The second point that opened my eyes was the one about consistency, or the need for a less rigid approach to it.  In PR, we talk a lot about consistency.  An awful lot.  In reality, if we’re having to plumb consistency into a brand before it ventures out into the social world, then in many cases, it will come across as lacking in credibility.  Bad for you. Bad for the client.  Just generally bad.

For communications online to come across as credible, it needs a balanced approach – a loose set of guidelines is fine, but for people to have proper conversations, they need to have a personality.  Just remember Groove Armada’s track from the 90s – ‘if everybody looked the same, we’d get tired of looking at each other’.

It all comes back to the ‘Steve Jobs model’ – throw your weight behind a brand and people might just love you for it.  Fake it, and risk being found out!

Social CRM, the way forward? By Simon Partington

The phrase ‘listening to your customers needs’ sounds like such a 1980s business cliché, albeit one that still rings true for any business. Keeping up with what your customers needs are, however, can be a tricky thing to do, especially in the digital world where information, attitudes and demands are carried so quickly via the web.

Historically, tried and tested methods such as surveys, focus groups and product testing panels were a great way of gauging customer sentiment towards your product or service. Unfortunately, these methods are also quite time consuming. Now I’m hesitant to suggest Social Media as a cure for all ills, but listening to what your customers might be saying about your brand on the social web is cheaper, far less time consuming and above all, deadly accurate.

It’s a generally accepted rule, for example, that twitter users should praise in public and rant in private. Look across the twittersphere and you’ll find many instances that break this rule, but in a lot of cases, it holds true. Ergo, if one of your customers is ranting about a bad encounter with your brand on twitter, they must be rather riled in the first place. Consider the information you now possess: you know the name of the customer, with contact details, the nature of their problem, perhaps when and where it occurred, and the perfect medium in which to engage with them, in many cases in near real time. Which other medium would give you this opportunity? To directly interact with your customers and turn brand aggressors into brand advocates on the head of a coin?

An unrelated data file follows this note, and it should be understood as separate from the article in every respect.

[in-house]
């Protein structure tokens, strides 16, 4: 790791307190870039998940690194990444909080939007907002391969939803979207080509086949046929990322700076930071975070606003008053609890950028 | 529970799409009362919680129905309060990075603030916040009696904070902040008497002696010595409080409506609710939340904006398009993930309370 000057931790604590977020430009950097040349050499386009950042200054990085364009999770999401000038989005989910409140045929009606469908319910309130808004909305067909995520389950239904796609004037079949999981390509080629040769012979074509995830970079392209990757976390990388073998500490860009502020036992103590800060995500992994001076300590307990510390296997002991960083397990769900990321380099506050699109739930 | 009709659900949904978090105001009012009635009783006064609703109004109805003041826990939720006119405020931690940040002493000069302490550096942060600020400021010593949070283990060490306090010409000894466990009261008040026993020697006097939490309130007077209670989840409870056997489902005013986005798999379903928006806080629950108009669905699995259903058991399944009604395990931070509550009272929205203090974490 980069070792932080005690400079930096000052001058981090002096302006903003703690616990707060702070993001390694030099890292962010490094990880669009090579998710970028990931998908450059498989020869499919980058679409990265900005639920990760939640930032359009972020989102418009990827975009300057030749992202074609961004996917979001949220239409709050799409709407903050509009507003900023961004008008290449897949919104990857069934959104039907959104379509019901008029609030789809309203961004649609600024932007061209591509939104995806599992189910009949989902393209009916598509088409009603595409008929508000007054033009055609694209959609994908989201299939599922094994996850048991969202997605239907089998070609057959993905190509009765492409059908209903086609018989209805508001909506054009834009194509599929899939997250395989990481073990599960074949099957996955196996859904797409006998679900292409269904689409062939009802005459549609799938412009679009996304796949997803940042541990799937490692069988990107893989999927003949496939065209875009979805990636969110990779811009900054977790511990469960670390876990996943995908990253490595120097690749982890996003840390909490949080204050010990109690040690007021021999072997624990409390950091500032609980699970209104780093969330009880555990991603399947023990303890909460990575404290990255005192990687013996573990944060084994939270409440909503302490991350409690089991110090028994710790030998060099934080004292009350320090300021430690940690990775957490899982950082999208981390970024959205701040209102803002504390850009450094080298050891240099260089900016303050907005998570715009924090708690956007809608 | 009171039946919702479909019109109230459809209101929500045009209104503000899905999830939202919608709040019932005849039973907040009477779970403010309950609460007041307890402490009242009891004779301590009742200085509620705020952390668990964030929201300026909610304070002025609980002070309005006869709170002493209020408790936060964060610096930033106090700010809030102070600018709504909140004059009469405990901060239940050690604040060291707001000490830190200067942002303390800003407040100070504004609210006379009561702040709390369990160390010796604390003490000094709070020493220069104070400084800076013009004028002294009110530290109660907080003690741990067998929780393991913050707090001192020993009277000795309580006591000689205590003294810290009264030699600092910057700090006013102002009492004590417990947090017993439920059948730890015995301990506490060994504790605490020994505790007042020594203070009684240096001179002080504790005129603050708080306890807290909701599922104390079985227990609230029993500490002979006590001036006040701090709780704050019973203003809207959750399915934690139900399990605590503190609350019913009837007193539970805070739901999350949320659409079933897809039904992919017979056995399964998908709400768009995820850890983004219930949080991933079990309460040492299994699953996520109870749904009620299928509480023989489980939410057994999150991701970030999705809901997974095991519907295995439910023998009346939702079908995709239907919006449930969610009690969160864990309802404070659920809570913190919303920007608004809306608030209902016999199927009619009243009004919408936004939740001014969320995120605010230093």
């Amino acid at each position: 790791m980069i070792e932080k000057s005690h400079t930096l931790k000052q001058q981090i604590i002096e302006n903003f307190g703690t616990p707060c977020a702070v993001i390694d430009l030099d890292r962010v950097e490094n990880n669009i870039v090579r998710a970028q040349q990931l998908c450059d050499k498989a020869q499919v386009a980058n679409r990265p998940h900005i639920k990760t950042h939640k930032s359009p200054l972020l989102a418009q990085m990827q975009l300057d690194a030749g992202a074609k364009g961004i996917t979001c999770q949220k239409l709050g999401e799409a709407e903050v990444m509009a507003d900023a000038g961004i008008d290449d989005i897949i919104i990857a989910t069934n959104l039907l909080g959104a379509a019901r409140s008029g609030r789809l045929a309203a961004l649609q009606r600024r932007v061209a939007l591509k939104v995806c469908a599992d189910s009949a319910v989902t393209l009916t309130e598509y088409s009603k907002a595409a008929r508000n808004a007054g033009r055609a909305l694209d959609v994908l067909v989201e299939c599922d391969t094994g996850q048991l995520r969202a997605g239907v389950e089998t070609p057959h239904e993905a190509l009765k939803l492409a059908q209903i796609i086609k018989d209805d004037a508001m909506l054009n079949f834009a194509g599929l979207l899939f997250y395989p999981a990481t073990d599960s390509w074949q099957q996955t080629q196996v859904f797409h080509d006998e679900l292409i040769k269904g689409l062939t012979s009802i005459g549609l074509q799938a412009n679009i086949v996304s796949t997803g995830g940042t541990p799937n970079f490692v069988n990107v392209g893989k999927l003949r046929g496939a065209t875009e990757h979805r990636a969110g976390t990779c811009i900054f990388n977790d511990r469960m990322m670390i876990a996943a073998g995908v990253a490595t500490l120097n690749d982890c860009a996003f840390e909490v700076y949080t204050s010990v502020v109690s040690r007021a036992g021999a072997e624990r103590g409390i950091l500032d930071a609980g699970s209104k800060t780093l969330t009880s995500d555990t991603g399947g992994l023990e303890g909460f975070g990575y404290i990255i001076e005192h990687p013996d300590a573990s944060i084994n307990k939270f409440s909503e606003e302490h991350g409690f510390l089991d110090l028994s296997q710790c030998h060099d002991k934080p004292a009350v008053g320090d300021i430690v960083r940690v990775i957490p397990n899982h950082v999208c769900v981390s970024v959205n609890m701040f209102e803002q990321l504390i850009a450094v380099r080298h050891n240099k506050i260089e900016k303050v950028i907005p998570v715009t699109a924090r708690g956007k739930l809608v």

With traditional market research techniques, by the time you have found the dissatisfied customer, they’ve already made up their mind about your operation and told, on average, four others about their experience. Although a tweet goes much further than four people, so does your response: there’s nothing I like more than to see the walls broken down between a company and a consumer, and a problem resolved for all too see.
If you haven’t yet ventured on to the social web, what are you waiting for? Take a look at my previous post on social monitoring tools and start listening, you could revolutionise your CRM strategy…